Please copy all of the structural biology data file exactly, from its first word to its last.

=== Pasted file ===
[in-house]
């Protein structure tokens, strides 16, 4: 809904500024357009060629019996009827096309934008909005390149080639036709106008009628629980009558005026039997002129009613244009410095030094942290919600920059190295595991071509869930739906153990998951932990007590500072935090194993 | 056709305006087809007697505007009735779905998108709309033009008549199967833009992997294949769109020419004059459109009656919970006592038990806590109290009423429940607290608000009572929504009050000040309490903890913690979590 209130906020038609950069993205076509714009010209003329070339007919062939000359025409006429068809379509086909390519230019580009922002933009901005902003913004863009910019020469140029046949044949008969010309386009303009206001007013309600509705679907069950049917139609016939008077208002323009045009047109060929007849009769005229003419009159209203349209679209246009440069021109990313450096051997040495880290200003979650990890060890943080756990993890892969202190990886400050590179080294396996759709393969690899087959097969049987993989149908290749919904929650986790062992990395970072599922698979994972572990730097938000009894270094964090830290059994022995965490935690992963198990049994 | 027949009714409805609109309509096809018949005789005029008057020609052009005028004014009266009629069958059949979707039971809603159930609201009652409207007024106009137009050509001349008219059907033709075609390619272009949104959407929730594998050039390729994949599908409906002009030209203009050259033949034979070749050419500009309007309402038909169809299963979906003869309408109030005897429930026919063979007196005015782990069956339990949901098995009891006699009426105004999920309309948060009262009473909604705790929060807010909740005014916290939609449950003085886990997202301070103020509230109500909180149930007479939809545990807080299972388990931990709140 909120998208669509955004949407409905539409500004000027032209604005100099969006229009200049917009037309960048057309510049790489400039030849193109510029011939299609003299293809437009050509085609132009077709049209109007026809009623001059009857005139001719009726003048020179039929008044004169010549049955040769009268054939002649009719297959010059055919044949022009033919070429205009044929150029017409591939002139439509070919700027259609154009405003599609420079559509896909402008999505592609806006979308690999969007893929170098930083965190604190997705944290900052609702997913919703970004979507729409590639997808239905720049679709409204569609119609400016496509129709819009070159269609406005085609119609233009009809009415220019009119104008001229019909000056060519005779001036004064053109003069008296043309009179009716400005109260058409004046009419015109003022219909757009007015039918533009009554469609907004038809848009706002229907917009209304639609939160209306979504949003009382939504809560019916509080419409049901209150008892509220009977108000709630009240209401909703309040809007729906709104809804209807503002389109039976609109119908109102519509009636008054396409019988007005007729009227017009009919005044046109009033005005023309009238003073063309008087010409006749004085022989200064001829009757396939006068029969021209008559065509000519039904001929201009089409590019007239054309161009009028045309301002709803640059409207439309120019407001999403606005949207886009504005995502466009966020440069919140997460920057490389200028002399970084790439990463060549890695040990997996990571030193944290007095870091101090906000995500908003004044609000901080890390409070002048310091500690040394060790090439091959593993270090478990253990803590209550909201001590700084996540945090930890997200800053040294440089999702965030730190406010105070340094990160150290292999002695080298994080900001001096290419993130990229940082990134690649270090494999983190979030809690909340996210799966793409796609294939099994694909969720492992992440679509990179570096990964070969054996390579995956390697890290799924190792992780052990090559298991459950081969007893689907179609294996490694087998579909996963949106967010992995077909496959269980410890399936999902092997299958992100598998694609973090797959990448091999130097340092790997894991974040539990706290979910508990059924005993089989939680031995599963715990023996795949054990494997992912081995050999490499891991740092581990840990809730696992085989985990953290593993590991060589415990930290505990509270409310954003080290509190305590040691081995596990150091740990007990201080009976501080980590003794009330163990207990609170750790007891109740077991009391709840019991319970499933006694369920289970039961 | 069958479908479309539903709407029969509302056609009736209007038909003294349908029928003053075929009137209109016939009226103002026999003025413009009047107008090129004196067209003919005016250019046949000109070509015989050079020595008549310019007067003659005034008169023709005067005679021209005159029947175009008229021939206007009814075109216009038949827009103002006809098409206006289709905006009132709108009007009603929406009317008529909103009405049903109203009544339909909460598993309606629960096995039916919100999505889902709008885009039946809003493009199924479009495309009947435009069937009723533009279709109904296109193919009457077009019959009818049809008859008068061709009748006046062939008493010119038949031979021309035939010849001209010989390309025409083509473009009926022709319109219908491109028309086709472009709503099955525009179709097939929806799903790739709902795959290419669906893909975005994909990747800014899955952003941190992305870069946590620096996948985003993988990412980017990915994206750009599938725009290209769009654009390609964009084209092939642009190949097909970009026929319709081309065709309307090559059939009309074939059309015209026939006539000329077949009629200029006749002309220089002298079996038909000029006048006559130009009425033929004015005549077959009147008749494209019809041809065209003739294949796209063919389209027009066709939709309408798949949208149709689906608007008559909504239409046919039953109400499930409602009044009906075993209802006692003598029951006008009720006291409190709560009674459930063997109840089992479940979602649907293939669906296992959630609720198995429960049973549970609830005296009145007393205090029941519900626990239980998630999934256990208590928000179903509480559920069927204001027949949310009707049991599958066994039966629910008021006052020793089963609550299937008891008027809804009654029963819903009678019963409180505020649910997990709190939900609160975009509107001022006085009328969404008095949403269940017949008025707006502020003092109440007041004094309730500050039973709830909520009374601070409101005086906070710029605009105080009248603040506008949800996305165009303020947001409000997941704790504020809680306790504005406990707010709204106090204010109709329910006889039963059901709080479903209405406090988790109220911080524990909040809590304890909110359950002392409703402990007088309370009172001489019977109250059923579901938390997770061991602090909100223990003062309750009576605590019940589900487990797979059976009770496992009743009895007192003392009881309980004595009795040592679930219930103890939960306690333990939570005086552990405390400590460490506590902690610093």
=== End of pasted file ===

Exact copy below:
[in-house]
């Protein structure tokens, strides 16, 4: 809904500024357009060629019996009827096309934008909005390149080639036709106008009628629980009558005026039997002129009613244009410095030094942290919600920059190295595991071509869930739906153990998951932990007590500072935090194993 | 056709305006087809007697505007009735779905998108709309033009008549199967833009992997294949769109020419004059459109009656919970006592038990806590109290009423429940607290608000009572929504009050000040309490903890913690979590 209130906020038609950069993205076509714009010209003329070339007919062939000359025409006429068809379509086909390519230019580009922002933009901005902003913004863009910019020469140029046949044949008969010309386009303009206001007013309600509705679907069950049917139609016939008077208002323009045009047109060929007849009769005229003419009159209203349209679209246009440069021109990313450096051997040495880290200003979650990890060890943080756990993890892969202190990886400050590179080294396996759709393969690899087959097969049987993989149908290749919904929650986790062992990395970072599922698979994972572990730097938000009894270094964090830290059994022995965490935690992963198990049994 | 027949009714409805609109309509096809018949005789005029008057020609052009005028004014009266009629069958059949979707039971809603159930609201009652409207007024106009137009050509001349008219059907033709075609390619272009949104959407929730594998050039390729994949599908409906002009030209203009050259033949034979070749050419500009309007309402038909169809299963979906003869309408109030005897429930026919063979007196005015782990069956339990949901098995009891006699009426105004999920309309948060009262009473909604705790929060807010909740005014916290939609449950003085886990997202301070103020509230109500909180149930007479939809545990807080299972388990931990709140 909120998208669509955004949407409905539409500004000027032209604005100099969006229009200049917009037309960048057309510049790489400039030849193109510029011939299609003299293809437009050509085609132009077709049209109007026809009623001059009857005139001719009726003048020179039929008044004169010549049955040769009268054939002649009719297959010059055919044949022009033919070429205009044929150029017409591939002139439509070919700027259609154009405003599609420079559509896909402008999505592609806006979308690999969007893929170098930083965190604190997705944290900052609702997913919703970004979507729409590639997808239905720049679709409204569609119609400016496509129709819009070159269609406005085609119609233009009809009415220019009119104008001229019909000056060519005779001036004064053109003069008296043309009179009716400005109260058409004046009419015109003022219909757009007015039918533009009554469609907004038809848009706002229907917009209304639609939160209306979504949003009382939504809560019916509080419409049901209150008892509220009977108000709630009240209401909703309040809007729906709104809804209807503002389109039976609109119908109102519509009636008054396409019988007005007729009227017009009919005044046109009033005005023309009238003073063309008087010409006749004085022989200064001829009757396939006068029969021209008559065509000519039904001929201009089409590019007239054309161009009028045309301002709803640059409207439309120019407001999403606005949207886009504005995502466009966020440069919140997460920057490389200028002399970084790439990463060549890695040990997996990571030193944290007095870091101090906000995500908003004044609000901080890390409070002048310091500690040394060790090439091959593993270090478990253990803590209550909201001590700084996540945090930890997200800053040294440089999702965030730190406010105070340094990160150290292999002695080298994080900001001096290419993130990229940082990134690649270090494999983190979030809690909340996210799966793409796609294939099994694909969720492992992440679509990179570096990964070969054996390579995956390697890290799924190792992780052990090559298991459950081969007893689907179609294996490694087998579909996963949106967010992995077909496959269980410890399936999902092997299958992100598998694609973090797959990448091999130097340092790997894991974040539990706290979910508990059924005993089989939680031995599963715990023996795949054990494997992912081995050999490499891991740092581990840990809730696992085989985990953290593993590991060589415990930290505990509270409310954003080290509190305590040691081995596990150091740990007990201080009976501080980590003794009330163990207990609170750790007891109740077991009391709840019991319970499933006694369920289970039961 | 069958479908479309539903709407029969509302056609009736209007038909003294349908029928003053075929009137209109016939009226103002026999003025413009009047107008090129004196067209003919005016250019046949000109070509015989050079020595008549310019007067003659005034008169023709005067005679021209005159029947175009008229021939206007009814075109216009038949827009103002006809098409206006289709905006009132709108009007009603929406009317008529909103009405049903109203009544339909909460598993309606629960096995039916919100999505889902709008885009039946809003493009199924479009495309009947435009069937009723533009279709109904296109193919009457077009019959009818049809008859008068061709009748006046062939008493010119038949031979021309035939010849001209010989390309025409083509473009009926022709319109219908491109028309086709472009709503099955525009179709097939929806799903790739709902795959290419669906893909975005994909990747800014899955952003941190992305870069946590620096996948985003993988990412980017990915994206750009599938725009290209769009654009390609964009084209092939642009190949097909970009026929319709081309065709309307090559059939009309074939059309015209026939006539000329077949009629200029006749002309220089002298079996038909000029006048006559130009009425033929004015005549077959009147008749494209019809041809065209003739294949796209063919389209027009066709939709309408798949949208149709689906608007008559909504239409046919039953109400499930409602009044009906075993209802006692003598029951006008009720006291409190709560009674459930063997109840089992479940979602649907293939669906296992959630609720198995429960049973549970609830005296009145007393205090029941519900626990239980998630999934256990208590928000179903509480559920069927204001027949949310009707049991599958066994039966629910008021006052020793089963609550299937008891008027809804009654029963819903009678019963409180505020649910997990709190939900609160975009509107001022006085009328969404008095949403269940017949008025707006502020003092109440007041004094309730500050039973709830909520009374601070409101005086906070710029605009105080009248603040506008949800996305165009303020947001409000997941704790504020809680306790504005406990707010709204106090204010109709329910006889039963059901709080479903209405406090988790109220911080524990909040809590304890909110359950002392409703402990007088309370009172001489019977109250059923579901938390997770061991602090909100223990003062309750009576605590019940589900487990797979059976009770496992009743009895007192003392009881309980004595009795040592679930219930103890939960306690333990939570005086552990405390400590460490506590902690610093």